(Before we begin the article, I do wish to point out the inappropriate and cringeworthy nature of the redface aspect of the performers examined in the article. While having European and Caucasian performers depicting themselves as Native American was common place a hundred years ago, that doesn’t excuse the practice in any way. To learn more about the issue, please feel free to click here or here for additional information.)
The Arizona’s were a Wild West Juggling Troupe that was originally founded at the start of the twentieth century by the Belgian juggler Leikens, who had worked with the Perezoffs. By 1912, it was taken taken over by Italian acrobat Adhemar Mazzoni, his daughter Paulette Mazzoni, and her husband. They specialized in juggling large tomahawks, but the act also included firing pistols while juggling them, whip cracking, tomahawk swinging (like club swinging), rug spinning, torch juggling, and plate juggling. The Mazzoni version of the Arizona’s were active from at least 1912 to 1950. I encourage you to open the images in another browser window to see larger versions of them throughout this article.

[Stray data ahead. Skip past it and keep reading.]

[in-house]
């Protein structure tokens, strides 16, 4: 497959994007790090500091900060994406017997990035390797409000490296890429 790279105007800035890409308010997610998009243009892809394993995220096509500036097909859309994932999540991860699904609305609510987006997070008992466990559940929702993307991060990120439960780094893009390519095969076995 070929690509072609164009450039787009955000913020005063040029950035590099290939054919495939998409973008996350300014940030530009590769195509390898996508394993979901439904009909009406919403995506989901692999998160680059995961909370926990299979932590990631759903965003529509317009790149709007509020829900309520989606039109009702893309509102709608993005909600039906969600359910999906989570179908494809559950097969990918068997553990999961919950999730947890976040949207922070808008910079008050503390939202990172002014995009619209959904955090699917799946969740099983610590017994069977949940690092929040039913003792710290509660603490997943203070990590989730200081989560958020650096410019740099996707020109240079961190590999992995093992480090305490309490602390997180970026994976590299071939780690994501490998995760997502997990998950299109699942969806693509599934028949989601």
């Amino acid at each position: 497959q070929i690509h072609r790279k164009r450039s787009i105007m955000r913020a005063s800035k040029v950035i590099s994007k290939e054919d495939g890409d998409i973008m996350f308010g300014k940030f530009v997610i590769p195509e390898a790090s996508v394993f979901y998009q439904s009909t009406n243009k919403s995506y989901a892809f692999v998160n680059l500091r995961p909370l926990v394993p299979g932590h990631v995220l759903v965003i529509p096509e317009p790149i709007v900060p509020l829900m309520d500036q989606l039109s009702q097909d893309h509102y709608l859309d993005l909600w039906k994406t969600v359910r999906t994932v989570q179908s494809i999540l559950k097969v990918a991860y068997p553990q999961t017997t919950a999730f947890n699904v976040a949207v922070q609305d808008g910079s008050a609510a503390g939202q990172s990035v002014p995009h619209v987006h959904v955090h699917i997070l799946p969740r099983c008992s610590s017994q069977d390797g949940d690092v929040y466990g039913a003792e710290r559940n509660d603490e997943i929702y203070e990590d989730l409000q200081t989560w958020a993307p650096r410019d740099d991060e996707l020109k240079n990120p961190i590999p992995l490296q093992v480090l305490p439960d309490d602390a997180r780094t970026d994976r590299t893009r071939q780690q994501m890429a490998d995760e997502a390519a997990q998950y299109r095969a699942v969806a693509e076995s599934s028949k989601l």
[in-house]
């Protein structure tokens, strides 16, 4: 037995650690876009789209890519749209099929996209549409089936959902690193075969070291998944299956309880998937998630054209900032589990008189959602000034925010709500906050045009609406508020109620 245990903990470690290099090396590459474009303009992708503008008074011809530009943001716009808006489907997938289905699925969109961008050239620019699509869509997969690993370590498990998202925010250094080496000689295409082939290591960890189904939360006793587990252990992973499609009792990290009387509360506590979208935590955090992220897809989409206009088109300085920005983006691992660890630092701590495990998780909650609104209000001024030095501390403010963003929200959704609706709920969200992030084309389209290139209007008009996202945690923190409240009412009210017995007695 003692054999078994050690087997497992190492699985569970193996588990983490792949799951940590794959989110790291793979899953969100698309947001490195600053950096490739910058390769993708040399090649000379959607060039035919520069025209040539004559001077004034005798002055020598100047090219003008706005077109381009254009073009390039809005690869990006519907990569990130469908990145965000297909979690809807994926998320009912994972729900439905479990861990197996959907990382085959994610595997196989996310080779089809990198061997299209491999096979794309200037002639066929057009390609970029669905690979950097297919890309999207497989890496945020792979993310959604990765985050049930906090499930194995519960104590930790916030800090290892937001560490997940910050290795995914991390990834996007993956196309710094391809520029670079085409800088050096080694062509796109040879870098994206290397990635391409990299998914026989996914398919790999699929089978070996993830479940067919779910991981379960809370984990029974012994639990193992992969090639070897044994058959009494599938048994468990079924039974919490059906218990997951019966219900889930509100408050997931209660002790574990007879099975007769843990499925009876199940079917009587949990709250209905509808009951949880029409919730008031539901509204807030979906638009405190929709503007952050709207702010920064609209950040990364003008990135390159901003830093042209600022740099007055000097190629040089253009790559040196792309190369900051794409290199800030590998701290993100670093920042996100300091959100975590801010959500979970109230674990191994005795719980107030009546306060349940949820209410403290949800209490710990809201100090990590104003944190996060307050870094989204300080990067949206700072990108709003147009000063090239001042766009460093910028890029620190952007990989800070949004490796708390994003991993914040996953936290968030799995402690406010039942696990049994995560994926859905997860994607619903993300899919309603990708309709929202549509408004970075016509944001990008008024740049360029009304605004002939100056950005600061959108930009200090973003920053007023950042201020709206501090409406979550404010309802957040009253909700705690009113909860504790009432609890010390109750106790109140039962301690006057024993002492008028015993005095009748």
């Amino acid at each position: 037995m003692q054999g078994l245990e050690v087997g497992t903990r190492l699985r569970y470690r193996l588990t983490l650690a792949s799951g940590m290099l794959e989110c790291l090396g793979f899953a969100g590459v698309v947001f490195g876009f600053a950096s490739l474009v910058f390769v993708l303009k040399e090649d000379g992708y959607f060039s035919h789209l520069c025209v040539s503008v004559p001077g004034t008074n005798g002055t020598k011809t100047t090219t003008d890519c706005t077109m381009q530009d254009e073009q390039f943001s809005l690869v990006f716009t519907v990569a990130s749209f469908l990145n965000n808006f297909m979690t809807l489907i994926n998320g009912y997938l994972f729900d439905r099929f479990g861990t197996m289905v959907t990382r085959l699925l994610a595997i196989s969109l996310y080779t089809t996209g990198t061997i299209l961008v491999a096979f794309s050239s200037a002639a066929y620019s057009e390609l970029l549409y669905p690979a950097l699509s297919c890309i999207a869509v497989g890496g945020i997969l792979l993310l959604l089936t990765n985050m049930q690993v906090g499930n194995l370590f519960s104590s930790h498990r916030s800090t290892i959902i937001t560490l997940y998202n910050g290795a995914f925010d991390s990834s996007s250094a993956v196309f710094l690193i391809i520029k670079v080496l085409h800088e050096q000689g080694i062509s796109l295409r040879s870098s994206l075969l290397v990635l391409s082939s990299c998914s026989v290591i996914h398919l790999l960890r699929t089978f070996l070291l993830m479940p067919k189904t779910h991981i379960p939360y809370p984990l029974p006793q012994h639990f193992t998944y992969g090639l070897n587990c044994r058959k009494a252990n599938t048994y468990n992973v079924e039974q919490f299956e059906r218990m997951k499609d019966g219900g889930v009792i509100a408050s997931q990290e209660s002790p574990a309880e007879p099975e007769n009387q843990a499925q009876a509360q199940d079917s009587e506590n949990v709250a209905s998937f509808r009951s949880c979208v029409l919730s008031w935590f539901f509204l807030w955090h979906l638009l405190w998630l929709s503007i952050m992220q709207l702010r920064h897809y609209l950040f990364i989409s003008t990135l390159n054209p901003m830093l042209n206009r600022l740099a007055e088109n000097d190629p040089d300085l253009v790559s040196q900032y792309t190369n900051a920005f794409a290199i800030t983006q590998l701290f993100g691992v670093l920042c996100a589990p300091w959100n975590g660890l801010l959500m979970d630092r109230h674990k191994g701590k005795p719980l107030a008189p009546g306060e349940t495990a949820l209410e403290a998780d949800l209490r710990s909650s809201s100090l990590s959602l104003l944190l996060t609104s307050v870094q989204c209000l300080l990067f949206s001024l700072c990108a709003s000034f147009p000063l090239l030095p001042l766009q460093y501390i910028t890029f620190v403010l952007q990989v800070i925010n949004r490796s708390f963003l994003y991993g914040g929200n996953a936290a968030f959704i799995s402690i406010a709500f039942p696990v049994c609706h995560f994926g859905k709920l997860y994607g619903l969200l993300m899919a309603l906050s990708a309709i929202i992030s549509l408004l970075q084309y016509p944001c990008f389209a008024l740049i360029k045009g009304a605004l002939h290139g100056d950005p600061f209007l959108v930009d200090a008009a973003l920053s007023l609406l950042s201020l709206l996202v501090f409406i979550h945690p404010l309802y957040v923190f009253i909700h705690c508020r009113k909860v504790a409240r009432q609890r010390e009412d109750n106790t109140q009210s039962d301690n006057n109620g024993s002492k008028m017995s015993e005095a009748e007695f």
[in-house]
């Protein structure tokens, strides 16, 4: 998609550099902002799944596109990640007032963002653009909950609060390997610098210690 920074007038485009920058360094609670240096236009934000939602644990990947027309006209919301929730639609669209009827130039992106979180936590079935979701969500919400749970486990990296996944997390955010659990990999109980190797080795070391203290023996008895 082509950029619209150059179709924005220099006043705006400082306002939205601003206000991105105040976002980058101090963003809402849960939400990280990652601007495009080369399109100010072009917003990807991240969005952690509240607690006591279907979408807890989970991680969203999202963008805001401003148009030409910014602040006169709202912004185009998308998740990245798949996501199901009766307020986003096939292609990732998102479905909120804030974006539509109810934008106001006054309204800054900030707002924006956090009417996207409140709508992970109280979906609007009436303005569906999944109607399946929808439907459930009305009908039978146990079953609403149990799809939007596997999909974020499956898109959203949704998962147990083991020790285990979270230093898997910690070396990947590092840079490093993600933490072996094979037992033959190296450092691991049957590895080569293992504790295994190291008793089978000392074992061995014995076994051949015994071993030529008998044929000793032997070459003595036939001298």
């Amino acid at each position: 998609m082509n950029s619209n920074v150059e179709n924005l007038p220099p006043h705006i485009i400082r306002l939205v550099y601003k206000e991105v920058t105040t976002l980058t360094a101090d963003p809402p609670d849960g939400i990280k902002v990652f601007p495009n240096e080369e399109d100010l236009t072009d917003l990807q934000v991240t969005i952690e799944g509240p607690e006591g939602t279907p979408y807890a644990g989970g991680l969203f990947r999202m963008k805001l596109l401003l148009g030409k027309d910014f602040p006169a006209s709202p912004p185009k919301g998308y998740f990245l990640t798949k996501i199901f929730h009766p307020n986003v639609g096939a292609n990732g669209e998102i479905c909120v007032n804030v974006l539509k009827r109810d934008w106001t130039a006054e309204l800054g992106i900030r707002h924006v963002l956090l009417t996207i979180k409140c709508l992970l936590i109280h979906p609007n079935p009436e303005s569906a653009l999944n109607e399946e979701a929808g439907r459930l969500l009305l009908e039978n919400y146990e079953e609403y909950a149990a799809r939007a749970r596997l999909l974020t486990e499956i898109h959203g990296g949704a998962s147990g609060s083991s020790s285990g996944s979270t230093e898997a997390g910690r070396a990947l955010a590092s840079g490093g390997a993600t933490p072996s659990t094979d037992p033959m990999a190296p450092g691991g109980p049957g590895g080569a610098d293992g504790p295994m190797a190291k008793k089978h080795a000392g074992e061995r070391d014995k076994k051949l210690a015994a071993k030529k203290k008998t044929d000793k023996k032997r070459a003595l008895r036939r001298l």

The line up changed over time. The act originally consisted of two men and one woman, but when Adhemar retired, Paulette and her husband performed as a duo. Eventually their daughter joined the act to make it a trio.
The star of the act was definitely Paulette Mazzoni, who was billed as Miss Arizona. She was a very talented juggler, able to juggle four large axes while balancing a pole on her forehead.
Paulette’s husband was billed as Sitting Bill, a parody of the famous Lakota leader Sitting Bull. He performed foot juggling, as you can see below.
The Arizona’s were very talented and successful, but are mostly forgotten today. If you have any more information about them, please let me know.